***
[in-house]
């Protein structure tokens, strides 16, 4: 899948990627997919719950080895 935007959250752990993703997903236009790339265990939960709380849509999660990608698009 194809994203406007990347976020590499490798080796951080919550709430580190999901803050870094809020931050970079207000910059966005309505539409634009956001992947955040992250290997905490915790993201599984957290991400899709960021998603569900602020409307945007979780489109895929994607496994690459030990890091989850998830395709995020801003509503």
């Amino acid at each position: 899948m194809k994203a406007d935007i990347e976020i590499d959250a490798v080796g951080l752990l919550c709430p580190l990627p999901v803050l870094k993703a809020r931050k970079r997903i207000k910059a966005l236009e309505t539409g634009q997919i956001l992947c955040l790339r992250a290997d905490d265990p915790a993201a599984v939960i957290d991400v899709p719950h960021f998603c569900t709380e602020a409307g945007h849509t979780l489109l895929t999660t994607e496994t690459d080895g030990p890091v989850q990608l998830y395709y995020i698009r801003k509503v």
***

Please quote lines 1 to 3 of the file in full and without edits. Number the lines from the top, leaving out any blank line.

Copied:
[in-house]
């Protein structure tokens, strides 16, 4: 899948990627997919719950080895 935007959250752990993703997903236009790339265990939960709380849509999660990608698009 194809994203406007990347976020590499490798080796951080919550709430580190999901803050870094809020931050970079207000910059966005309505539409634009956001992947955040992250290997905490915790993201599984957290991400899709960021998603569900602020409307945007979780489109895929994607496994690459030990890091989850998830395709995020801003509503």
């Amino acid at each position: 899948m194809k994203a406007d935007i990347e976020i590499d959250a490798v080796g951080l752990l919550c709430p580190l990627p999901v803050l870094k993703a809020r931050k970079r997903i207000k910059a966005l236009e309505t539409g634009q997919i956001l992947c955040l790339r992250a290997d905490d265990p915790a993201a599984v939960i957290d991400v899709p719950h960021f998603c569900t709380e602020a409307g945007h849509t979780l489109l895929t999660t994607e496994t690459d080895g030990p890091v989850q990608l998830y395709y995020i698009r801003k509503v």